Next, he turns on the "wet" (compressed) drum bus channel. He wants it to be more aggressive. He sets the Distressor's ratio to its highest setting: Nuke, which is equivalent to a brickwall limiter. He experiments with the High-Pass Filter on the Distressor's Detector circuit to get more upper-midrange accentuation of the compression. With the High-Pass Filter in on the Detector, the compressor doesn't respond as much to the bottom end. (Bass frequencies tend to trigger a compressor more heavily than mid and high frequencies.)

He says he often turns on the Distressor's Link button, which is designed to link it to another Distressor, without actually linking it. He does so because it changes the distortion characteristics in a way he likes. He tries it with and without the Link button in and decides that without sounds better in this situation.


Next, he experiments with settings of the Attack, Release, Input and Output knobs. He uses a slow attack to let transients through. He shortens the release. He says he wants it to pump and be exciting. Faster releases cause more pumping because the compressor is clamping down and releasing more often. When he takes the compression out for a second by turning the output knob to 0, you can hear the difference.

He sets the Attack knob reasonably slow (about 7.5 out of 10), which means it's letting a lot of the transients through. With the Nuke setting on, he's getting a lot of gain reduction, which has the effect of bringing up the room ambience, because it's narrowing the dynamic range.  

Nevertheless, if he were to set a slow release, he says it would flatten the tails of the sounds, which isn't what he wants. He says he's trying to get the drums to "jump" a little more. If the release is fast, the compressor will clamp down on the tail end of the transient, but let the bright initial "articulate" aspects of the sound come through. 

The drum bus compression setting on the UAD Empirical Labs Distressor plug-in.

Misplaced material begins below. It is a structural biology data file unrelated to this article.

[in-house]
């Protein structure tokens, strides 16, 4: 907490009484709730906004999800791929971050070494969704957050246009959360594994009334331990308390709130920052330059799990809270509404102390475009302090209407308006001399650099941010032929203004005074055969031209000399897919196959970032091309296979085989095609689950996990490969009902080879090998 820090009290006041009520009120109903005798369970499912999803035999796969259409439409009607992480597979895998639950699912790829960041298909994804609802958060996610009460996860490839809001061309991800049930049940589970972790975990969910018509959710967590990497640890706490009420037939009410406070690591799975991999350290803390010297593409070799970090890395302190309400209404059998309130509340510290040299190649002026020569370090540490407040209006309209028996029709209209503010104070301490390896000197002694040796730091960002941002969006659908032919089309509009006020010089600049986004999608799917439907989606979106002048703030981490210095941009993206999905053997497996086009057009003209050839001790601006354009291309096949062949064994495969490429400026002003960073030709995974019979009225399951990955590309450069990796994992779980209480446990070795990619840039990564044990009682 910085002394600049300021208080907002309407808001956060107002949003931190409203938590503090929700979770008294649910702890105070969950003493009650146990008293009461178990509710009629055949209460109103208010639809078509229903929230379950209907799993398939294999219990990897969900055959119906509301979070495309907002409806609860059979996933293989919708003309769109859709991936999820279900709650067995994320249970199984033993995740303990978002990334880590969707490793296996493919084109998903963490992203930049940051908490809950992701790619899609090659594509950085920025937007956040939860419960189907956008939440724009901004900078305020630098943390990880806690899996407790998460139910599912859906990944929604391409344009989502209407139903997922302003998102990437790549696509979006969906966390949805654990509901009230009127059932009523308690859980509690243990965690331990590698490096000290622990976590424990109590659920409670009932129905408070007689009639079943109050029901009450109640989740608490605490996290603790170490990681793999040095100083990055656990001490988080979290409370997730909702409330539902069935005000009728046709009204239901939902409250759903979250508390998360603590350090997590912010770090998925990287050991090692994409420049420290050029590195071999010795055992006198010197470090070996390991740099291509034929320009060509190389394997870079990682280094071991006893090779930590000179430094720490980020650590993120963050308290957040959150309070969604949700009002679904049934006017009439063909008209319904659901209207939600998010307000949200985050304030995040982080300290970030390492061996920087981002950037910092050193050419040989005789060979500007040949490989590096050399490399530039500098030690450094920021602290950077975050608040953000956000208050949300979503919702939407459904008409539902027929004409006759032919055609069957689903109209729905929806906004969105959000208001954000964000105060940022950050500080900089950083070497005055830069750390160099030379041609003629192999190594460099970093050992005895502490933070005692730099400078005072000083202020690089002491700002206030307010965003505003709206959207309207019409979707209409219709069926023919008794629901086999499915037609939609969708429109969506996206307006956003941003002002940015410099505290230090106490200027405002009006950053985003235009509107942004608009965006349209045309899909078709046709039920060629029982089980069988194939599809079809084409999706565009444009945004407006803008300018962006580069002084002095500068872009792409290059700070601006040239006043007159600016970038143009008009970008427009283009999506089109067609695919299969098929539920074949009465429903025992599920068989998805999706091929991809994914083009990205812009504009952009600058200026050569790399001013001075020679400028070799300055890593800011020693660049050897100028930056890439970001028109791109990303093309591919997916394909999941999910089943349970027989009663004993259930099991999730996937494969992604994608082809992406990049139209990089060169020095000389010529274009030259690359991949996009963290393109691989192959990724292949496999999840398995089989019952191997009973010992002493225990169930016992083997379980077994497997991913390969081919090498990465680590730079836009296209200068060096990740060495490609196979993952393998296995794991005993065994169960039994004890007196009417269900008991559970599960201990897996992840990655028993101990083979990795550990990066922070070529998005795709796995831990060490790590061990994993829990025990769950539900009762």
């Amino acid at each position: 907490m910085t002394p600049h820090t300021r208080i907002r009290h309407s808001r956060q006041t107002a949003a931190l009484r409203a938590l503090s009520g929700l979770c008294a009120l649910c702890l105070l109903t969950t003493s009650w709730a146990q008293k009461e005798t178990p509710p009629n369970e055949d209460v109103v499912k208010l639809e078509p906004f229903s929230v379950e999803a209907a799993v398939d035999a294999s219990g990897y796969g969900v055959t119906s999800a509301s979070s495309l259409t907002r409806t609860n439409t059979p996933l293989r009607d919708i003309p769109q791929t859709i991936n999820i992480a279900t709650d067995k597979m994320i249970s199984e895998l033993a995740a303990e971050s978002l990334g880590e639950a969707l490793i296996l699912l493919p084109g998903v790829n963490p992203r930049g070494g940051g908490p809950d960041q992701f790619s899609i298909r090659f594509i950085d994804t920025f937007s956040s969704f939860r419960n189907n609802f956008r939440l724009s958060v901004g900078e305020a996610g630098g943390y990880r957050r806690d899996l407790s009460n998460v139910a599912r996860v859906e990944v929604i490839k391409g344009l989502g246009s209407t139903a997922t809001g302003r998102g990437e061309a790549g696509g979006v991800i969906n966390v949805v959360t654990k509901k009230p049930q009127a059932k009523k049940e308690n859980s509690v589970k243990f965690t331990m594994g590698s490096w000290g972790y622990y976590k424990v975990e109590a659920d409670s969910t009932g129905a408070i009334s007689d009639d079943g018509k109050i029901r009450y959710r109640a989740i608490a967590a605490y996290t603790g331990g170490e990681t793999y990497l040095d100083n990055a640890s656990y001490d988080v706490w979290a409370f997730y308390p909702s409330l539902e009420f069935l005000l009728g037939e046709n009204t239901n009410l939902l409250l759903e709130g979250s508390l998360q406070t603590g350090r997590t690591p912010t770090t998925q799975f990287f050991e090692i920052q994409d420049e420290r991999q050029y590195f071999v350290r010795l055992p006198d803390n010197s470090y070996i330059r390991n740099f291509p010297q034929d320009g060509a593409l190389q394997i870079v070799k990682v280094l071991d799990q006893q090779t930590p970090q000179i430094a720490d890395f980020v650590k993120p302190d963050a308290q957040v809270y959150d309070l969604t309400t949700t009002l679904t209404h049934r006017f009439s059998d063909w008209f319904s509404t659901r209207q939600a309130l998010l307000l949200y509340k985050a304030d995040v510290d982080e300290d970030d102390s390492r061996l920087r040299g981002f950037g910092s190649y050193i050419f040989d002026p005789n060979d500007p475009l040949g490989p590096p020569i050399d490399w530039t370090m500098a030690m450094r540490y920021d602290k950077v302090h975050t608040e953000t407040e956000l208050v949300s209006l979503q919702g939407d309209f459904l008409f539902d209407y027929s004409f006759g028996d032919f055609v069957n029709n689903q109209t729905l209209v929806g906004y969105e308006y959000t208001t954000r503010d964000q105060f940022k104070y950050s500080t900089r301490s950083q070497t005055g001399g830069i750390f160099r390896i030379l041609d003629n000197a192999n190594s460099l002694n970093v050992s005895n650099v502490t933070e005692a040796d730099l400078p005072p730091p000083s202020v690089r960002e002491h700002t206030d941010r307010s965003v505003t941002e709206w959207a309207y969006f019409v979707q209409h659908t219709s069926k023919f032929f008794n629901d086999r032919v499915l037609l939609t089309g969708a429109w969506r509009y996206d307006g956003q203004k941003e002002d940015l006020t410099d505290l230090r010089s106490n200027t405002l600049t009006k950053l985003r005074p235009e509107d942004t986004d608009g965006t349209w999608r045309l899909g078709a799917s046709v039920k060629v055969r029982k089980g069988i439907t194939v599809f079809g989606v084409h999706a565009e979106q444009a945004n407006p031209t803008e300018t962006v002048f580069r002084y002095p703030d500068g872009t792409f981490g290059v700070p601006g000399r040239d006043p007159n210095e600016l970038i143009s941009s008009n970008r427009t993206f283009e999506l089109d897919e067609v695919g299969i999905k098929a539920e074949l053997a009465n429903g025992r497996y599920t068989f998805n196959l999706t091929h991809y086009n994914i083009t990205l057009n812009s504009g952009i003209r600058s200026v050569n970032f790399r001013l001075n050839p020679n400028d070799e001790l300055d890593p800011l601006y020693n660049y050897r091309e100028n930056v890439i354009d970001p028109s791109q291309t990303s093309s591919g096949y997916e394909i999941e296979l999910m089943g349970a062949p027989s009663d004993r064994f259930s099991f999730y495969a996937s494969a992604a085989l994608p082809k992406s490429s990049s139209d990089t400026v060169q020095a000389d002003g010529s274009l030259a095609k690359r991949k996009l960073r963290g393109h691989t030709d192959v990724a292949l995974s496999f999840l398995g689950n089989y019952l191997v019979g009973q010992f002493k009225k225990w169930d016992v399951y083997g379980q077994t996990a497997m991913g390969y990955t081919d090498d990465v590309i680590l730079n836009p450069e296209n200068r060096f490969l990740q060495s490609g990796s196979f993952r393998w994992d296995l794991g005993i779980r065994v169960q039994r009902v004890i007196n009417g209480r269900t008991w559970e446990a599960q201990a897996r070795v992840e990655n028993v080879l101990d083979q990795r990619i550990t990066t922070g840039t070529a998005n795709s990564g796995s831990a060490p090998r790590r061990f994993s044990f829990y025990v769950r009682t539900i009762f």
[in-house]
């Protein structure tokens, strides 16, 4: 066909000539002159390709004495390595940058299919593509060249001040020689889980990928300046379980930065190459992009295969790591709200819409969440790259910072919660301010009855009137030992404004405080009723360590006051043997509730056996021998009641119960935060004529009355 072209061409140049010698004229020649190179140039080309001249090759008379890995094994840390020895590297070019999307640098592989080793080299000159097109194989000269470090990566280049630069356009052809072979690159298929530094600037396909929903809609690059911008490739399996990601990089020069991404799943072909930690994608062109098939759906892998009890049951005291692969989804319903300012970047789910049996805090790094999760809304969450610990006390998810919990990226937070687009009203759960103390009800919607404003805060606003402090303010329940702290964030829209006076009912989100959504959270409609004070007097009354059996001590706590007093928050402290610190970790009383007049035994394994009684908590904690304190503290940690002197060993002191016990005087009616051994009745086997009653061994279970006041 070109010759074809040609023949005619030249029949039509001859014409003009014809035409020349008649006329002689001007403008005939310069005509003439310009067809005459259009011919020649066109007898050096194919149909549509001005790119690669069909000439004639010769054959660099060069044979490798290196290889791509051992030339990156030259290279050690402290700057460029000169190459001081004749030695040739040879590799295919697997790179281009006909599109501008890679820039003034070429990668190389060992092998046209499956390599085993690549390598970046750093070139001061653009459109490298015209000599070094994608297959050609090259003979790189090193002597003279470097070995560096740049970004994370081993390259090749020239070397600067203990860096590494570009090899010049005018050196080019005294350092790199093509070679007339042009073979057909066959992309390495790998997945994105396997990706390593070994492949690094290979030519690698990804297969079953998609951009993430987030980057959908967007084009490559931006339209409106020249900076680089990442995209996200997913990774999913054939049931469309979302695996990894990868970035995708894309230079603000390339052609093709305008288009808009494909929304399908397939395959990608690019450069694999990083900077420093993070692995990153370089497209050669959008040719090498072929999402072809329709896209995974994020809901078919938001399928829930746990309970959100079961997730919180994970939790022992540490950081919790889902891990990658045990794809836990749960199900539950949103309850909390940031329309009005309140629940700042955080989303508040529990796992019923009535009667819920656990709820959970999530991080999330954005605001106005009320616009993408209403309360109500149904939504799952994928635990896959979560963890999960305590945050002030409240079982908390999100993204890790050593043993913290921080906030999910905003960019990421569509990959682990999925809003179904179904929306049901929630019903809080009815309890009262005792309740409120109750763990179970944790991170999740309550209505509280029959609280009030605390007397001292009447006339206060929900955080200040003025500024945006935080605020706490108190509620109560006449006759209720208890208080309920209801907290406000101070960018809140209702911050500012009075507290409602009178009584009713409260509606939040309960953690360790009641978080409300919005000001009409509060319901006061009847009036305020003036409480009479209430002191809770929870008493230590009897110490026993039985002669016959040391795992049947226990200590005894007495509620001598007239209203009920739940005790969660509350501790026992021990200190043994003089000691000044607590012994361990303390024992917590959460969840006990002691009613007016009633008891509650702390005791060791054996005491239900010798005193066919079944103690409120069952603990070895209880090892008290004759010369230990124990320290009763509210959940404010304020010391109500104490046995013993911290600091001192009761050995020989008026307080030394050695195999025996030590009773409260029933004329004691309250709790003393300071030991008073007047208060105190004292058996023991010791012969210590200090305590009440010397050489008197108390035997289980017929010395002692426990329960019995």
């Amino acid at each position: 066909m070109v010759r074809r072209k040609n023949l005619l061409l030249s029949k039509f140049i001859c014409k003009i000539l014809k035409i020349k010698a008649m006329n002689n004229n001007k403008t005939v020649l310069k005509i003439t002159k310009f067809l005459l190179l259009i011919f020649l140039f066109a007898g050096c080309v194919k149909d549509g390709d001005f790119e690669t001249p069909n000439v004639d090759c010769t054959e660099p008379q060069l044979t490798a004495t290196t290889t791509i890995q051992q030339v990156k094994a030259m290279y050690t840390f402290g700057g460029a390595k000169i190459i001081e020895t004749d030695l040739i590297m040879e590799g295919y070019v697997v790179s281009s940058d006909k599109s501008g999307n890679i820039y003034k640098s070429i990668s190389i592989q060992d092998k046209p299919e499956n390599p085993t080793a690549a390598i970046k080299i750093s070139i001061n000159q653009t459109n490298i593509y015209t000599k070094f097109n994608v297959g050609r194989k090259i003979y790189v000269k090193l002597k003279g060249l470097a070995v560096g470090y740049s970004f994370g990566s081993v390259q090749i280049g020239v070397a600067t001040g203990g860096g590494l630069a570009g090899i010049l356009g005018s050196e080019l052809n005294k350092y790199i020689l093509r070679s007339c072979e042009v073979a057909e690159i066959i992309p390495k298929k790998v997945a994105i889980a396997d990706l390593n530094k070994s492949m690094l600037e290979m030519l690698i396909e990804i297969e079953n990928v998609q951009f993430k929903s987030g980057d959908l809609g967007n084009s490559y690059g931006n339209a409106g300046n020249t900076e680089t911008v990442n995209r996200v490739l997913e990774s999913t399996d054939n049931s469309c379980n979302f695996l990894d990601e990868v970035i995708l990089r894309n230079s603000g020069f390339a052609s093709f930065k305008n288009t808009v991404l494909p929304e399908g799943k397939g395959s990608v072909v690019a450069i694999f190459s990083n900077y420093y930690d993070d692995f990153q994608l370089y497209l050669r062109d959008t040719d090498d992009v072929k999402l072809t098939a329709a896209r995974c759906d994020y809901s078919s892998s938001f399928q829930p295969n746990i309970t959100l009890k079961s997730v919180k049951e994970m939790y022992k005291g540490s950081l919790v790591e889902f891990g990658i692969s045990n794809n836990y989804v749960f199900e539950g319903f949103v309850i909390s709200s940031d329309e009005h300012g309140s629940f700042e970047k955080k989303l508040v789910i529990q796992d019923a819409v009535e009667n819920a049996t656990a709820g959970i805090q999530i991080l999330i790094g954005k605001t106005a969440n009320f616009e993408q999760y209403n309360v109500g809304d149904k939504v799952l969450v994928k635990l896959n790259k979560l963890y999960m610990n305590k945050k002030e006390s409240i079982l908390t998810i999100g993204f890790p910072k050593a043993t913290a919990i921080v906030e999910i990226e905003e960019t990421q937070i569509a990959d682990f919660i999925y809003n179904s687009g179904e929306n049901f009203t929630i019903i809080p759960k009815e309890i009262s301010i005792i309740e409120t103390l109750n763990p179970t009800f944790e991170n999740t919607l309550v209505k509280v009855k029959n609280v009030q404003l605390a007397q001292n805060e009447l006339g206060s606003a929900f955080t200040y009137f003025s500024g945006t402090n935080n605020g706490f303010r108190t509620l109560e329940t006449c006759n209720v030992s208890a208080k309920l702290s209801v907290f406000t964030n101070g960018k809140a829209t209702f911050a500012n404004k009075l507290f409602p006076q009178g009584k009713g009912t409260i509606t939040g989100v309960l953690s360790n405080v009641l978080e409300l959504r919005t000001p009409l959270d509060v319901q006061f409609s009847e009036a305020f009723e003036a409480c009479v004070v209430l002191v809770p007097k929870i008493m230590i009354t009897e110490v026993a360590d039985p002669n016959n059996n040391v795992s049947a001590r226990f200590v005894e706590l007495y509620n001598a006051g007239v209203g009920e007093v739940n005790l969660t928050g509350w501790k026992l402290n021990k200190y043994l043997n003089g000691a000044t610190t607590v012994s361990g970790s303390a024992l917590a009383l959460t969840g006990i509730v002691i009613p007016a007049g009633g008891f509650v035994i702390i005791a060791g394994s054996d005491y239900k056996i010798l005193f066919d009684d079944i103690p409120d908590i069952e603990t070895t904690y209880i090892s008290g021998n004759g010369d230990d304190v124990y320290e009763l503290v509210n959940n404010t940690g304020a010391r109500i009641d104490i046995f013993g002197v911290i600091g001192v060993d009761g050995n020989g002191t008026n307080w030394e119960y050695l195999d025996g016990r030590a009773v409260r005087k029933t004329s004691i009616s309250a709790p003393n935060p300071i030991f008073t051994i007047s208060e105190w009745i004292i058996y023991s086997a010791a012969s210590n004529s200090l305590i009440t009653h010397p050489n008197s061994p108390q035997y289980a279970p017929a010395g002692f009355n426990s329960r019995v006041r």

He says the wet-to-dry ratio for parallel compression is typically 60-40. He says he's getting is closer to 50-50. The Output knob is a little under 3, Release at 2.1, Attack at 7.7 and Input at 7.7.

He doesn't use the Distressor's Distortion buttons, and he doesn't set the High-Pass Filter on the audio circuit (which is separate from the Detector circuit), because that would thin out the output.


Did you notice how much the attack and release parameters impacted the sound when Jacquire was compressing the drums? Although threshold and ratio are critical for setting a compressor, the attack and release time, which are called "time constants," also have a major impact on the way a compressor operates.

As Jacquire mentioned, the attack time governs how much the transients are going to come through. When you're compressing drums, that's crucial. With a fast attack time, the compressor clamps down on the transient, reducing its impact and punch. If you slow down the attack time, the transient gets through, and the compression starts on the post-transient part of the sound. In-between settings will split the difference.

The first set of examples are of a multitrack drum kit mix, being compressed by the UAD Distressor plug-in, and setup for parallel compression with the same dual drum-bus routing that King used in the video. So that you can better hear the impact of the compression settings, the non-compressed fader was turned off.

Example 1a: The attack is slow. The transients are coming through nicely.

Example 1b: Now, the attack is quite fast. Hear how squashed the transients are.

The release governs how long the compressor holds before it lets go and can be retriggered. With slow releases, the compressor holds the attenuation longer, giving everything a very contained sound, which lessens pumping and room tone.

With a fast release, you can create "pumping" effects, because it’s compressing and releasing more quickly. You hear more of the room tone, as well.

Example 2a: Here's that same drum example but this time the Distressor's release parameter is slow, giving it a more contained sound.

Example 2a: The release is quite fast, causing more pumping. Notice the room tone that this setting brings out.